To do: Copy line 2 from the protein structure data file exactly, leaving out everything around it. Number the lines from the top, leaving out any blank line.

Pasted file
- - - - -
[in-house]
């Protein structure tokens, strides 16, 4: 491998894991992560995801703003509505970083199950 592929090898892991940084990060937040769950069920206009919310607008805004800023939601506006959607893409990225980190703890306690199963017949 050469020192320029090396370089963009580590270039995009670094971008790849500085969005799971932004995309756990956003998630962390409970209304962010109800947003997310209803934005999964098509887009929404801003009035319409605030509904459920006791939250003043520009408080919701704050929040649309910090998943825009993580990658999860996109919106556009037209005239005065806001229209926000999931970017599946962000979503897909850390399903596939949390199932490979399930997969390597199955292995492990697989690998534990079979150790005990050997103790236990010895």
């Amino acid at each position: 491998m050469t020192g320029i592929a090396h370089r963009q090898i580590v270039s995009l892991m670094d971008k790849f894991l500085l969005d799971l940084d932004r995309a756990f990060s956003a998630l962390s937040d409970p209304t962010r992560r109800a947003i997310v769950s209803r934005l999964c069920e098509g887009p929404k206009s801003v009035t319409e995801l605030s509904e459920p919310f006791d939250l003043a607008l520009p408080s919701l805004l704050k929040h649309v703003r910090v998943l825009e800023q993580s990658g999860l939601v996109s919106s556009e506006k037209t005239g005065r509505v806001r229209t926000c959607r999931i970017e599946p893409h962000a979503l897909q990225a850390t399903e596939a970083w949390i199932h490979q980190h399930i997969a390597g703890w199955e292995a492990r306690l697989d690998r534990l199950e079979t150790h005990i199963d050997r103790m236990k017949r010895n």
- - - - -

């Protein structure tokens, strides 16, 4: 491998894991992560995801703003509505970083199950 592929090898892991940084990060937040769950069920206009919310607008805004800023939601506006959607893409990225980190703890306690199963017949 050469020192320029090396370089963009580590270039995009670094971008790849500085969005799971932004995309756990956003998630962390409970209304962010109800947003997310209803934005999964098509887009929404801003009035319409605030509904459920006791939250003043520009408080919701704050929040649309910090998943825009993580990658999860996109919106556009037209005239005065806001229209926000999931970017599946962000979503897909850390399903596939949390199932490979399930997969390597199955292995492990697989690998534990079979150790005990050997103790236990010895």